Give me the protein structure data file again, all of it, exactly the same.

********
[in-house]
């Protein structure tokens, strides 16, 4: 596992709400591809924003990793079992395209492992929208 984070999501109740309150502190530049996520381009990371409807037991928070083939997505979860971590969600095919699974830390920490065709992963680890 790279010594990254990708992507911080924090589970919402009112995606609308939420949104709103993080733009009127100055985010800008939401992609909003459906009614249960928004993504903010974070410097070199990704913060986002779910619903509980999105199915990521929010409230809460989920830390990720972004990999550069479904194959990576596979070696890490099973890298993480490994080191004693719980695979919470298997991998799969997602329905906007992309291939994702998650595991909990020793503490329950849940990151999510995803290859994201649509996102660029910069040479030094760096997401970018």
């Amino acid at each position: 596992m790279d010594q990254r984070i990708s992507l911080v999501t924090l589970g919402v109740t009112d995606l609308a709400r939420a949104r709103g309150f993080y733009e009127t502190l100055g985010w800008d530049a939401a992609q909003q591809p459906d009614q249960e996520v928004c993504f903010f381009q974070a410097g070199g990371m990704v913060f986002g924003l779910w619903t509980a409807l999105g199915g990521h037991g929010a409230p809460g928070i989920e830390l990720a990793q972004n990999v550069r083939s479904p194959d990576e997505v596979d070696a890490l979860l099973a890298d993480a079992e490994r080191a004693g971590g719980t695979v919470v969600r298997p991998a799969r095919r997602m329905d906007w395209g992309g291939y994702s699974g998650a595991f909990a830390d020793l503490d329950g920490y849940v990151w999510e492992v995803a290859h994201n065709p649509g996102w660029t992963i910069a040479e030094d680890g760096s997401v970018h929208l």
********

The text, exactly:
[in-house]
């Protein structure tokens, strides 16, 4: 596992709400591809924003990793079992395209492992929208 984070999501109740309150502190530049996520381009990371409807037991928070083939997505979860971590969600095919699974830390920490065709992963680890 790279010594990254990708992507911080924090589970919402009112995606609308939420949104709103993080733009009127100055985010800008939401992609909003459906009614249960928004993504903010974070410097070199990704913060986002779910619903509980999105199915990521929010409230809460989920830390990720972004990999550069479904194959990576596979070696890490099973890298993480490994080191004693719980695979919470298997991998799969997602329905906007992309291939994702998650595991909990020793503490329950849940990151999510995803290859994201649509996102660029910069040479030094760096997401970018």
């Amino acid at each position: 596992m790279d010594q990254r984070i990708s992507l911080v999501t924090l589970g919402v109740t009112d995606l609308a709400r939420a949104r709103g309150f993080y733009e009127t502190l100055g985010w800008d530049a939401a992609q909003q591809p459906d009614q249960e996520v928004c993504f903010f381009q974070a410097g070199g990371m990704v913060f986002g924003l779910w619903t509980a409807l999105g199915g990521h037991g929010a409230p809460g928070i989920e830390l990720a990793q972004n990999v550069r083939s479904p194959d990576e997505v596979d070696a890490l979860l099973a890298d993480a079992e490994r080191a004693g971590g719980t695979v919470v969600r298997p991998a799969r095919r997602m329905d906007w395209g992309g291939y994702s699974g998650a595991f909990a830390d020793l503490d329950g920490y849940v990151w999510e492992v995803a290859h994201n065709p649509g996102w660029t992963i910069a040479e030094d680890g760096s997401v970018h929208l």